After a criminal conviction, a person may be prepared to appeal. In fact, he or she may be ready with new evidence of innocence or new ways to present old evidence. However, the legal system makes it difficult to appeal on the basis of innocence.
What is much more likely to succeed is an appeal on a basis such as technical error. For example, someone could present evidence that police mishandled the case by forcing confessions. Perhaps he or she could argue that the defense attorney was asleep for most of the trial, or that prosecutors concealed evidence. But an argument of innocence is unlikely to get far.
The trial is to determine innocence
One reason that courts rarely consider appeals on the basis of innocence is that the trial should have determined that issue. The idea: It is not the job of appeals judges to retry a defendant. However, it is the job of appeals judges to ensure that the defendant received a fair trial. Thus, if a defendant can show that there was at least one major mistake or mishandling of the case at trial, it could be grounds for a retrial or a reduction in sentence.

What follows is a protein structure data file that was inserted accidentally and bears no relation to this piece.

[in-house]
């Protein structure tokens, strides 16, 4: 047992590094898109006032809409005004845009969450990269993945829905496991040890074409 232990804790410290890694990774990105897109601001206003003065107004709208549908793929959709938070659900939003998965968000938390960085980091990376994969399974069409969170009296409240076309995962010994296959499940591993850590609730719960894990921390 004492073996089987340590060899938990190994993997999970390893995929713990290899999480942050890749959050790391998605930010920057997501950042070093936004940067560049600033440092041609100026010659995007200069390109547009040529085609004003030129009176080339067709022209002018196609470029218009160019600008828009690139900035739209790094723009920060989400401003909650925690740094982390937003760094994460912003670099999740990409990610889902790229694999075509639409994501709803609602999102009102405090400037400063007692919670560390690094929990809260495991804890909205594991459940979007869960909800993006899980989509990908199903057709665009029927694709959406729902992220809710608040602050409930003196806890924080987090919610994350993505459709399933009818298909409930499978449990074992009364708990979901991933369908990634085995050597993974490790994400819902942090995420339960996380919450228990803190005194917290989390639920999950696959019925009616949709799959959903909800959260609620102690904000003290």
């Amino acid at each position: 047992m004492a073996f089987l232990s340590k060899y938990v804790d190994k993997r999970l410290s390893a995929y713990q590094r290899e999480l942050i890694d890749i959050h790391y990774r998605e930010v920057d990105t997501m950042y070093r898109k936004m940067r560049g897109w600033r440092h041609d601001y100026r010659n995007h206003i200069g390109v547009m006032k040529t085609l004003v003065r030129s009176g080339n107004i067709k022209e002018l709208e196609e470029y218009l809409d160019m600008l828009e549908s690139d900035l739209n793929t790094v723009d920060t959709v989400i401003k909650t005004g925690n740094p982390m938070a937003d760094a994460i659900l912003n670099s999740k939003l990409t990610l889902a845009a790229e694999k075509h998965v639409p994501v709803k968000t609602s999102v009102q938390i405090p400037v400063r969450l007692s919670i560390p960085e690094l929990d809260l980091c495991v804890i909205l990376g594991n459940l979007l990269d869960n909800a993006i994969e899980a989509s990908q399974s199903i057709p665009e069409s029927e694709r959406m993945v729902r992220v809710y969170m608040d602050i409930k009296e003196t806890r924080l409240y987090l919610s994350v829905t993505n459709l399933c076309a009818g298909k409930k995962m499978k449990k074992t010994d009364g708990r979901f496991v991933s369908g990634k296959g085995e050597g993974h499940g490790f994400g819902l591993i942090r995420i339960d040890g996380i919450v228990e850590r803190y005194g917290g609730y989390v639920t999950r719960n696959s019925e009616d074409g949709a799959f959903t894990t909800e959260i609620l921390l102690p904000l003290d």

That said, there have been cases where something went wrong, perhaps a judge giving the jury erroneous instructions, but it was deemed minor in that it did not influence the outcome of a trial.
What if actual innocence is an issue?
It so happens that many times, lawyers can review trial transcripts and the like to come up with reasonable grounds for appeal, no matter the crime in question. However, there are cases where the judges, lawyers, witnesses and other involved parties seem to have done their due diligence yet the verdict was unjust.
When actual innocence is an issue and there do not seem to be grounds for appeal, it can help to have another lawyer review the case to see if the original attorney missed some grounds for appeal. Failing that, the clemency process can exonerate someone convicted of a crime.